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International Building Code - Structural Design

This program is registered with the AIA/CES for continuing professional education. As such, it does not include content that may be deemed or construed to be an approval or endorsement by the AIA of any material of construction or any method or manner of handling, using, distributing, or dealing in any material or product. Questions related to specific materials, methods, and services will be addressed at the conclusion of this presentation.


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Course Outline

The International Building Code has been adopted by 47 states and the District of Columbia as of August 2007. This course highlights the structural provisions contained in Chapter 16 of the 2006 International Building Code, and is designed to help structural engineers get familiar with the latest building code requirements. The course materials are based on the 2006 IBC : Chapter 16 - Structural Design (you must have a copy of the IBC 2006 or 2003 and ASCE 7-05 or 7-02 for this course). Detailed sample gravity and lateral load calculations for a two-story building are presented, which include both simplified seismic load analysis procedure and the equivalent lateral force procedure for comparison purpose. Useful tips and valuable observations are also provided within the sample calculations along with the computed results from a downloadable Excel spreadsheet. In addition, detailed answers are provided to some of the frequently asked questions, including the major changes from the IBC 2003 to the IBC 2006. This course includes a multiple-choice quiz at the end, which is designed to enhance the understanding of course materials.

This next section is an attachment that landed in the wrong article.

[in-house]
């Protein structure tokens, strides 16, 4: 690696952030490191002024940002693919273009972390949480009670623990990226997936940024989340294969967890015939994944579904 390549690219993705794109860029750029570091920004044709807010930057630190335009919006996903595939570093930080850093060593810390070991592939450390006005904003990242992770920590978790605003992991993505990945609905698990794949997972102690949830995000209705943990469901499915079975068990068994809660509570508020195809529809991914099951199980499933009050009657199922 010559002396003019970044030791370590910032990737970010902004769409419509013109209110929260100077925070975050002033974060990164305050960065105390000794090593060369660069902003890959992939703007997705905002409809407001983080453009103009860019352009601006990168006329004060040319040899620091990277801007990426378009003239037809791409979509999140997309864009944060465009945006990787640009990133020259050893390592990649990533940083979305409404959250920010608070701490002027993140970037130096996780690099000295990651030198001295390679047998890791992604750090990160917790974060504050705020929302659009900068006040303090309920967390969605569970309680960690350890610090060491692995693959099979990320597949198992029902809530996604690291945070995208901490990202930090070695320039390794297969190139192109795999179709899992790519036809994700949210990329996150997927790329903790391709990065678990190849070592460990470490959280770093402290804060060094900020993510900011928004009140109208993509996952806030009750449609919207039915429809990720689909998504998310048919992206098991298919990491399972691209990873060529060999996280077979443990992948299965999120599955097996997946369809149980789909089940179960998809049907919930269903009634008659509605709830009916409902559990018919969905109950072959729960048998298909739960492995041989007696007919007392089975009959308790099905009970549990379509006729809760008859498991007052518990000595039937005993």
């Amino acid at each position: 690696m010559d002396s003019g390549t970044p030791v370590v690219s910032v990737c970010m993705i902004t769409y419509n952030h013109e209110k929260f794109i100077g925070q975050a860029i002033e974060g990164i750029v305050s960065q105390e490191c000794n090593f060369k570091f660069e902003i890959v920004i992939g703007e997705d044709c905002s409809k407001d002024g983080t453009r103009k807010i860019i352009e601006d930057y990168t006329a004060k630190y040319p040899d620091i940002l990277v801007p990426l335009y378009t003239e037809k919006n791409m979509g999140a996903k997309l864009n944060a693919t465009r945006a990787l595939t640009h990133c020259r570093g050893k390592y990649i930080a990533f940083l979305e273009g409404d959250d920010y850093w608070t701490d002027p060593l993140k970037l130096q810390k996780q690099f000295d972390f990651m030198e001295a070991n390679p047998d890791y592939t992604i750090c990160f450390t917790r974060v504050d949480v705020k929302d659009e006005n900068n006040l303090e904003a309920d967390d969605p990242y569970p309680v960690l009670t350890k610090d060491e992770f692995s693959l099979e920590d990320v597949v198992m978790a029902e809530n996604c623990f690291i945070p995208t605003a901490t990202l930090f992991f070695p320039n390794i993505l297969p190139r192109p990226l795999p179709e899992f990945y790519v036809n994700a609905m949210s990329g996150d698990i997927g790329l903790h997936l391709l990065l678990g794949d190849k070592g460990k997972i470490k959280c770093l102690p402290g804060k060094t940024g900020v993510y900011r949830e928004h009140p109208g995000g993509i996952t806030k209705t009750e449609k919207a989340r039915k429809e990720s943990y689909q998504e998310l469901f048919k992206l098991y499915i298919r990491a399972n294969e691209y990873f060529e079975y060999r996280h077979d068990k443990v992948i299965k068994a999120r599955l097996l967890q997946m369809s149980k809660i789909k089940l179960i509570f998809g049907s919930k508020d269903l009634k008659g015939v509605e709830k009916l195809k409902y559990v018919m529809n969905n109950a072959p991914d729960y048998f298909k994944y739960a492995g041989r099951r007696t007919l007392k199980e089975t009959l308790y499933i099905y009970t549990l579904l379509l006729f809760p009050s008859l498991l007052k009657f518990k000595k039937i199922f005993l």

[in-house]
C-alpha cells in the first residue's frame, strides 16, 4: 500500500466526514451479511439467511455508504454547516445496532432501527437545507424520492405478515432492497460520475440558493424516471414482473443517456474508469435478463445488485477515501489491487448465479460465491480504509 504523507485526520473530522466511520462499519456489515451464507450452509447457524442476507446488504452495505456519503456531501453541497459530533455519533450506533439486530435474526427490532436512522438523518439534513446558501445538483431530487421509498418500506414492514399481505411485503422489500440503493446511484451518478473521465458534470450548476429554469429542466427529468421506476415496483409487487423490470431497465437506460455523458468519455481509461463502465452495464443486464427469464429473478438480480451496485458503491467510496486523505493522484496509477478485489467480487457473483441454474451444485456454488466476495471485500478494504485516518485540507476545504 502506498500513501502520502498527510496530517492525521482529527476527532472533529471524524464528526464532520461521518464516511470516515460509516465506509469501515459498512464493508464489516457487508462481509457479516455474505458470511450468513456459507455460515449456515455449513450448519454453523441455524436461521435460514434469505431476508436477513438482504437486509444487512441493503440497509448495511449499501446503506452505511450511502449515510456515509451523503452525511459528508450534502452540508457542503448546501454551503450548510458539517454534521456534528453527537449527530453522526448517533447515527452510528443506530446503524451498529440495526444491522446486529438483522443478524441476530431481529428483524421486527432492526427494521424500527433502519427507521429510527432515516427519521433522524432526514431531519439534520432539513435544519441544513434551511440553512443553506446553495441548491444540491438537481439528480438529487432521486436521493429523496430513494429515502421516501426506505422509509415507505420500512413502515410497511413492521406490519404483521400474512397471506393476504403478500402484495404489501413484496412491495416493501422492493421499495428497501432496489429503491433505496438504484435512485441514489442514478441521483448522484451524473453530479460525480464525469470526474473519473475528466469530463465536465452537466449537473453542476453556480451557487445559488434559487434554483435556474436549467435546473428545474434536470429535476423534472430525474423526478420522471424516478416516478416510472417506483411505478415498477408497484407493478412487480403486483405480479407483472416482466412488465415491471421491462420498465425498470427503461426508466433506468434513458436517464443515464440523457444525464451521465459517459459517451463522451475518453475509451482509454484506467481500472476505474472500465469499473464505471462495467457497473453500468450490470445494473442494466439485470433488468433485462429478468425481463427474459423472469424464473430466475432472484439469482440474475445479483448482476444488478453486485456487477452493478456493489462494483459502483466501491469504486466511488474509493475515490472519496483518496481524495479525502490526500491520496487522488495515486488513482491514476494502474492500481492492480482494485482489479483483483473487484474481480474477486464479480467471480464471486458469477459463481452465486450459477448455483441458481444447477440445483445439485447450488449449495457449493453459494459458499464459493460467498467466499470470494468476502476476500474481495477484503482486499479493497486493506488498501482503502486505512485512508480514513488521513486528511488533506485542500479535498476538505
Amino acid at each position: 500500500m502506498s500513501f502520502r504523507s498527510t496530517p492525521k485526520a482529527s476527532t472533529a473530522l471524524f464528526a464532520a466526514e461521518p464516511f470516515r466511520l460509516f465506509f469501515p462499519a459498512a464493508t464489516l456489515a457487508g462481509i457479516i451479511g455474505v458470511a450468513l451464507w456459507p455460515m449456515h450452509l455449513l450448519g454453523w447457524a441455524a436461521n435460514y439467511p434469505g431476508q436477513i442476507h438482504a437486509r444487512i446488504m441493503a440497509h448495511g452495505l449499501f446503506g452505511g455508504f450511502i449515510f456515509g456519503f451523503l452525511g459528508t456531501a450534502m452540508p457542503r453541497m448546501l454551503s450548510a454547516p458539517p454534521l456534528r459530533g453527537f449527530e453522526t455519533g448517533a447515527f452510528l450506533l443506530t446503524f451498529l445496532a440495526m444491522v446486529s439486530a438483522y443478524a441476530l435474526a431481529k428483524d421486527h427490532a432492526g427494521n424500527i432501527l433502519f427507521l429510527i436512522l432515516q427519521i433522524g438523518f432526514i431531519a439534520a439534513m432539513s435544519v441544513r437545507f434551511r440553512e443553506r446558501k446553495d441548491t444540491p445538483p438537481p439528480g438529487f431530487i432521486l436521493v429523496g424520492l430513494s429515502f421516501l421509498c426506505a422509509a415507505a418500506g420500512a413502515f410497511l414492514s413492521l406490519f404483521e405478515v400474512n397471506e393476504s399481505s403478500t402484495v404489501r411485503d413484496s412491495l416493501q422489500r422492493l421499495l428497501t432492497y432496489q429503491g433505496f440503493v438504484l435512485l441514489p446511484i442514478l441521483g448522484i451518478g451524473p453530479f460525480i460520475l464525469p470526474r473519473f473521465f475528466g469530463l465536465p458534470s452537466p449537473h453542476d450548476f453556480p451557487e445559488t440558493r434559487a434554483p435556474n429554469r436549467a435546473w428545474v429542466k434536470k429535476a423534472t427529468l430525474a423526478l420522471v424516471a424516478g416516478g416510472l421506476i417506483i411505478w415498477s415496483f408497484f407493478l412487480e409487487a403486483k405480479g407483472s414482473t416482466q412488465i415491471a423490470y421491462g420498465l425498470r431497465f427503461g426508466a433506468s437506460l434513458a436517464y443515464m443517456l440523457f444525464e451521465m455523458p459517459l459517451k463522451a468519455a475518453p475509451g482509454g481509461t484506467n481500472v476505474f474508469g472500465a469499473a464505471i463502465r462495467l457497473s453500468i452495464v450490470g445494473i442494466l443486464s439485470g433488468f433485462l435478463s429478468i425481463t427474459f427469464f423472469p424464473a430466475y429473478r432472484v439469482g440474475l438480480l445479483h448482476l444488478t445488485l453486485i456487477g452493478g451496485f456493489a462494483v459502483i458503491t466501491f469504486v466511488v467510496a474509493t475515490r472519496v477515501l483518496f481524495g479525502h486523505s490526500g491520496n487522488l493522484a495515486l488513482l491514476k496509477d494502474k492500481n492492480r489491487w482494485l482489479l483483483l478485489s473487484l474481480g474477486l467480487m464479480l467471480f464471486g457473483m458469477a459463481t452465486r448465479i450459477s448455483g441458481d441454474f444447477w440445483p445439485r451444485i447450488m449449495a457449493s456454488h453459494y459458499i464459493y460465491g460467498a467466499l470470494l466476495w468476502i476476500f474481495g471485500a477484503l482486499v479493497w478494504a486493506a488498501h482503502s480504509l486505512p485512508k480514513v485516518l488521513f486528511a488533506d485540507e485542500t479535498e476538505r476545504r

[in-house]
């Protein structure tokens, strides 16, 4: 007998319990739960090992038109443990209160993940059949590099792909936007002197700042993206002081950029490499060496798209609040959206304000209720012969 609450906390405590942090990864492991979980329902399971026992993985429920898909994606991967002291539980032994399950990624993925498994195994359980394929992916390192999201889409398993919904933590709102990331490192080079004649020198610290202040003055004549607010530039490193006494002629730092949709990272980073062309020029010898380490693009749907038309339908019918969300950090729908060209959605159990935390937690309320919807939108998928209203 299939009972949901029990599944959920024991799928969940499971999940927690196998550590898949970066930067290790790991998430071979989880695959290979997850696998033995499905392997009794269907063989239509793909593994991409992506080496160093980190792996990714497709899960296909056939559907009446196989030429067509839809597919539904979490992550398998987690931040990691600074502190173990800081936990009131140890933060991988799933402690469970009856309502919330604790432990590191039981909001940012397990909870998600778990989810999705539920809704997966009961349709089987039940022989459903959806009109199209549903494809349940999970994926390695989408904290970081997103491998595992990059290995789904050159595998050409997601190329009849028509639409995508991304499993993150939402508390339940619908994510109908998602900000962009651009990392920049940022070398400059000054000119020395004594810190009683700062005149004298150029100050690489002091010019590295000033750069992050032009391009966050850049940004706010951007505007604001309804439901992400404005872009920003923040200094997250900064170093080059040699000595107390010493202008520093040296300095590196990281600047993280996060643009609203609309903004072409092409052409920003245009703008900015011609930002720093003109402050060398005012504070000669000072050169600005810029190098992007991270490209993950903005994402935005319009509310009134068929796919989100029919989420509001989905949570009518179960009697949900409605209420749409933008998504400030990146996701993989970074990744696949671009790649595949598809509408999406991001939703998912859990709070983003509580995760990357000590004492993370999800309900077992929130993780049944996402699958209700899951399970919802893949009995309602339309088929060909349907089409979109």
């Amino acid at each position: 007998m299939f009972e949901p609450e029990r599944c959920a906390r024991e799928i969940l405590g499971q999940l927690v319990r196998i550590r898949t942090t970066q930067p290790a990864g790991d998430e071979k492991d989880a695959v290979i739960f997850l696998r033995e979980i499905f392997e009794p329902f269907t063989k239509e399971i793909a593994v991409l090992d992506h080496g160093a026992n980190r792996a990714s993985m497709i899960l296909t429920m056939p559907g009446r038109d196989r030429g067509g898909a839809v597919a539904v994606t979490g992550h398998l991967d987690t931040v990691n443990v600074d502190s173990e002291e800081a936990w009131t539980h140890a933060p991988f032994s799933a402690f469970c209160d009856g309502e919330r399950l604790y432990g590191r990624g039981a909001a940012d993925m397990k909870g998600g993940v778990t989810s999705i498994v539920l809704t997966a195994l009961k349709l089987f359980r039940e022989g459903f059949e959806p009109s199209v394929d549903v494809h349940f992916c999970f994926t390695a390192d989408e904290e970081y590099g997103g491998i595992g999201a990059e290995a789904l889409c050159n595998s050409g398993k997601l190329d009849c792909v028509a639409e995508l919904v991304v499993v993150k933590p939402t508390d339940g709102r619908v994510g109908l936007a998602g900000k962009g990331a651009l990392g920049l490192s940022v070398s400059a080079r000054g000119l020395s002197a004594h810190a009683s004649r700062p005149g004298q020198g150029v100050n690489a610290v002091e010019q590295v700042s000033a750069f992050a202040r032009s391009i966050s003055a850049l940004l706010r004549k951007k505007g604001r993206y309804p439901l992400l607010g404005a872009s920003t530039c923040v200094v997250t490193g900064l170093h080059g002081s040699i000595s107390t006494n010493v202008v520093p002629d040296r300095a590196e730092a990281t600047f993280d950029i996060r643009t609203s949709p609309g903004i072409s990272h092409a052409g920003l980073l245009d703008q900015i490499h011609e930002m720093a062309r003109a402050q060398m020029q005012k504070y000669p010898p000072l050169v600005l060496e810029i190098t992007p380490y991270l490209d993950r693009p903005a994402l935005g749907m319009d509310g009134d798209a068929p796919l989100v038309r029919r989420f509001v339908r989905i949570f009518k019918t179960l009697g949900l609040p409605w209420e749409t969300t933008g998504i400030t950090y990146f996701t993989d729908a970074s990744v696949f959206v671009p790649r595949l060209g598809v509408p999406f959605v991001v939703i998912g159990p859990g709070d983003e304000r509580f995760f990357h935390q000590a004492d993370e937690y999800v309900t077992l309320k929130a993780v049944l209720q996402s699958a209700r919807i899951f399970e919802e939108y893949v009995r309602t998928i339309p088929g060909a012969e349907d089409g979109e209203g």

Learning Objective

At the conclusion of this course, the student will:

Background Information

The International Code Council (ICC) was founded in 1994 as a nonprofit organization dedicated to developing a single set of comprehensive and coordinated national model construction codes. The founders of the ICC are Building Officials and Code Administrators International, Inc. (BOCA), International Conference of Building Officials (ICBO), and Southern Building Code Congress International, Inc. (SBCCI).

The first draft of the International Building Code was prepared in 1997. The first edition of the International Building Code (IBC 2000) was officially published in March 2000, following several public hearings in 1998 and 1999 and a public comment forum in 1997. As of May 2006, forty-seven states and the District of Columbia have adopted the IBC.

Course Content

The purpose of this course is to help engineers and architects get familiar with the structural design provisions in the IBC 2003. In this course, you are required to study Sections 1601 through 1621 of the 2003 International Building Code. Because the IBC makes numerous references to ASCE-7, it is also necessary for you to have a copy of the ASCE 7. If you or your office do not have these two publications, you may order a copy from the Online Store of ICBO.